A third fight between Jon Jones and Daniel Cormier, potentially at heavyweight, will certainly benefit both fighters — but who needs the trilogy bout more?
Heading into UFC 239 this weekend, the talk should be about the stellar main event capping the UFC’s biggest show of the year. Only, it isn’t. Not really. Because the stellar main event feels less than stellar. That’s not the UFC’s fault in the slightest — they booked the biggest name available to headline the biggest show of the year. Jon Jones is in the house, or he will be Saturday at the T-Mobile Arena.
The problem is, he’s cleaned out the light heavyweight division already. The man who will stand opposite him Saturday in the octagon is Thiago Santos, a former middleweight with crushing power, but little that Jones hasn’t seen before. It’s not a given that Jones will win — there’s no sure thing in MMA, where one punch can change everything — but he’s a heavy favorite in the fight.
Breaking it down a little further, Santos (21–6) really only has two light heavyweight wins to his name. While he’s officially 3-0 in his 205lb career in the UFC, one of those wins came against Eryk Anders, a middleweight stepping in short notice at UFC Sao Paulo last year.
Santos would go on to knock out both Jimi Manuwa and Jan Blachowicz following the Anders fight, punching his way to a title shot. It’s no surprise, however, that there has been more talk about Jone’s legacy, and his rivalry with Daniel Cormier, heading into UFC 239 than there has been about his opponent.
The fact is, Jones vs. Cormier is the biggest MMA rivalry of our time. An Ortiz vs. Shamrock for the modern era.
Who, however, needs the trilogy fight more? The quick and easy answer is Cormier, who lost two Jones twice (albeit with the second loss overturned to a No Contest), but a closer look shows that perhaps that’s not the case.
Let’s consider that Jones and D.C. are in the running for both the greatest light heavyweight of all time, and the greatest fighter of all time. Jones boasts a near-perfect record (that the UFC is busy trying to make bullet-proof), and the most title defenses in 205lb history.
Cormier has a near perfect record as well, with the only blemish being Jones. He also gave his case a boost by becoming a double-champ, capturing the heavyweight crown as well. Something Jones, nine years his junior, has yet to accomplish.
Then, of course, there’s Jones’ tarnished reputation. He’s one of the greatest fighters of all time. He’s also the only champion in UFC history to be stripped of a title on three separate occasions.
“There’s still a lot of interest in me fighting Daniel Cormier for some reason,” Jones recently admitted to ESPN (via MMA Fighting). “I don’t really know what it is. The first time I won by unanimous decision and the second time I won by knockout so I don’t know why people want to see us fight again so bad but at heavyweight I guess that would add a few different factors.”
Jones isn’t quite being honest with himself in that statement, of course. The knockout no longer exists, as far as the record books are concerned. That UFC 214 fight was instead made a no contest when Jones failed a test screening for performance enhancing drugs. His foibles in that department have been well-documented since, and abnormal tests and talk of picograms continue to dog him.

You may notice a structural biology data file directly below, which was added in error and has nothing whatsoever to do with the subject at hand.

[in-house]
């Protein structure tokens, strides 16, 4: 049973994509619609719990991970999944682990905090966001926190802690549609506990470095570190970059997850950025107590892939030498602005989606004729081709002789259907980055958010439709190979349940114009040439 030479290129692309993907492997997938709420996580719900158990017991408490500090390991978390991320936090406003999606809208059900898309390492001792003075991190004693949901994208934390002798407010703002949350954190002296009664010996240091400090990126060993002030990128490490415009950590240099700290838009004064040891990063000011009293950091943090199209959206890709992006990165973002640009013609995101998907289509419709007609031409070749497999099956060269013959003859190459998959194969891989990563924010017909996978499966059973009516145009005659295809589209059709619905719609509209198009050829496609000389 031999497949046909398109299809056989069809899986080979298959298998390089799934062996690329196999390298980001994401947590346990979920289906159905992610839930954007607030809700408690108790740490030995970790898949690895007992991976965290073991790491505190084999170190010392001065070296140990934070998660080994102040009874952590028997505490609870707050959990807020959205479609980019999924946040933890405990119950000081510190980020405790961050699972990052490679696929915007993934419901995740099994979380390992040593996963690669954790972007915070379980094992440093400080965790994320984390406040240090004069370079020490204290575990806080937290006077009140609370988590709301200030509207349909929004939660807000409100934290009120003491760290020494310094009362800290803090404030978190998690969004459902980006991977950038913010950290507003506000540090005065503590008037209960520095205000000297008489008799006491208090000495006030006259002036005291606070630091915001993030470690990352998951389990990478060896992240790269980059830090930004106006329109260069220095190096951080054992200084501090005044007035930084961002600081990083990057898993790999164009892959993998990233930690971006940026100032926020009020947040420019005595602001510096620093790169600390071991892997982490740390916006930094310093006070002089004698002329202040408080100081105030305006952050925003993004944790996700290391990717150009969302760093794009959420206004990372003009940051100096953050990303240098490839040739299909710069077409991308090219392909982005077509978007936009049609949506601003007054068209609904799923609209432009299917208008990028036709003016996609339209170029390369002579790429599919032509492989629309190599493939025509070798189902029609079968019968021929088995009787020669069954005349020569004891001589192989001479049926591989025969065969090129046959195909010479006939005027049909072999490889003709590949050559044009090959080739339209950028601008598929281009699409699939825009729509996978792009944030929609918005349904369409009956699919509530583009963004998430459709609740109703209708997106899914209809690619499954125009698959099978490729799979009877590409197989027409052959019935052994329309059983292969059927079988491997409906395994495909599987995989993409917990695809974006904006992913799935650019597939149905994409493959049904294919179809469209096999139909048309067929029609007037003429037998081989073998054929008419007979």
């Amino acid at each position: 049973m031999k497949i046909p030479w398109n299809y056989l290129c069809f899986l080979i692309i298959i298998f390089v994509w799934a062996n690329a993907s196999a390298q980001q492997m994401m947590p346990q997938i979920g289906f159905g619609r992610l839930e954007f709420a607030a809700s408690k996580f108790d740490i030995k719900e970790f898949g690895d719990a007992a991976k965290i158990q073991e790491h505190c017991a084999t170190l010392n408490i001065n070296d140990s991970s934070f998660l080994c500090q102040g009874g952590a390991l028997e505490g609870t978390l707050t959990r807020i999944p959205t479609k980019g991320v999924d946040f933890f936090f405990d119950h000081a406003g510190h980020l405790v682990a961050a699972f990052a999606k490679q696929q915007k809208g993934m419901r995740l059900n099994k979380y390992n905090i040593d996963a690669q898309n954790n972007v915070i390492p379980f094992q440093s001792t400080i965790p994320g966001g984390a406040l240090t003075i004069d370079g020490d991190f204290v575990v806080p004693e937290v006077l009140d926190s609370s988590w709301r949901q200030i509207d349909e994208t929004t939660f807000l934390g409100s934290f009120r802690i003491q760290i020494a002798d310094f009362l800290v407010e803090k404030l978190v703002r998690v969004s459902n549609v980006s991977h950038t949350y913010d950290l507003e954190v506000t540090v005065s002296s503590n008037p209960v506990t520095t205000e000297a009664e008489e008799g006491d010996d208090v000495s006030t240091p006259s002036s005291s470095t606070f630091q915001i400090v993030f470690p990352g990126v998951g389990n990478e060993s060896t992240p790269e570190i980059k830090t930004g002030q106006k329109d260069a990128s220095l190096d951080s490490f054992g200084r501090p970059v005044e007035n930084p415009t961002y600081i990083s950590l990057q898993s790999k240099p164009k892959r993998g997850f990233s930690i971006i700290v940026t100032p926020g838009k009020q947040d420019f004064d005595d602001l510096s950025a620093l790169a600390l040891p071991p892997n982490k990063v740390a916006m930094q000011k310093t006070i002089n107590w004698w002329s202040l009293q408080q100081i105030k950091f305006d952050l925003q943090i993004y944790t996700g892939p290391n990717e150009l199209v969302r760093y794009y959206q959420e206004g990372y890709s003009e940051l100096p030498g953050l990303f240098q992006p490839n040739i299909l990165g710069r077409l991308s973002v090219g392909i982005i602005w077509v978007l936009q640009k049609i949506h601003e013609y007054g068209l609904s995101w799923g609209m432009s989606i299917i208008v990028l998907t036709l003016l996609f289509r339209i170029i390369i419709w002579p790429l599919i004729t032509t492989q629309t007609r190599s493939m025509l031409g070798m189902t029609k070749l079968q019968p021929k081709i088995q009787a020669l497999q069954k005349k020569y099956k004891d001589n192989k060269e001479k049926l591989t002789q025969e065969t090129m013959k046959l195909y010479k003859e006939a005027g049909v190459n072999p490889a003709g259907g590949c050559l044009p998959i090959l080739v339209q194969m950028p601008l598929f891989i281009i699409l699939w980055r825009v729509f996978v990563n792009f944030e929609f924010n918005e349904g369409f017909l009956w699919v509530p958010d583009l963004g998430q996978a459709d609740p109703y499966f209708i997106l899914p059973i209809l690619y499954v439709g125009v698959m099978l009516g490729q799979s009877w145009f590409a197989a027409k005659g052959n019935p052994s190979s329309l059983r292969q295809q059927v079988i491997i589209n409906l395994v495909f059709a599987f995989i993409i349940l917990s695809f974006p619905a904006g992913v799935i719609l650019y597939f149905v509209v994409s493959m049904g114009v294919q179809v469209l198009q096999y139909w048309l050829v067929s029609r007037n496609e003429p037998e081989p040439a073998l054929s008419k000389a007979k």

He hits the nail on the head when he suggests heavyweight would add a few different factors, however. For one, it eliminates the rough weight cut Daniel Cormier has to make the 205lb limit, towel or no towel.
As for Cormier, he also addressed the topic heading into UFC 239. Cormier will next appear at UFC 241 in August, defending his heavyweight title against Stipe Miocic. The loss of the Brock Lesnar fight (believe what you will, but PPV points were no doubt a factor), and the fact that Cormier has hit his self-imposed deadline for retirement, will make the fight one of the last of Cormier’s career. If not the last.
However, it seems the right offer could lure him back for one more go with Jones. At the UFC’s Summer Press Conference on Friday, Cormier exclaimed that “when I’m done with Stipe and Dana opens up the book and goes this is what you guys are getting paid, then you guys may get a third fight. But ultimately that’s what’s gonna determine it.”
The money matters, of course. These men are prize fighters. But on a personal level, the single loss on Cormier’s professional record has Jones’ name next to it. We’ve seen the emotion that the wrestler was overcome with following his second loss, the one that was later overturned.
Simply put, beating Jones matters to Daniel Cormier. If it didn’t, he wouldn’t be the competitor he is.
But in terms of history, it’s Jones reputation that may actually need it more. Cormier has the goodwill of the people. He’s the beloved figure who earned Fighter of the Year and Analyst of the Year honors at the World MMA Awards this week. Jones? Whether he likes it or not, his career to date comes with an asterisk, and many will simply relegate him to the status of drug cheat.
Some people will never see past those test failures, or Jones’ presumed arrogance, or the fact that he fled the scene of an accident involving a pregnant woman. So be it. But for those still willing to give him a chance, another fight with Cormier, up a weight class, offers the opportunity to prove that he really is better than D.C., on a level playing field. Because if Jones can duplicate the one feat Cormier holds over him — becoming a champ champ — then there’s really no question, is there?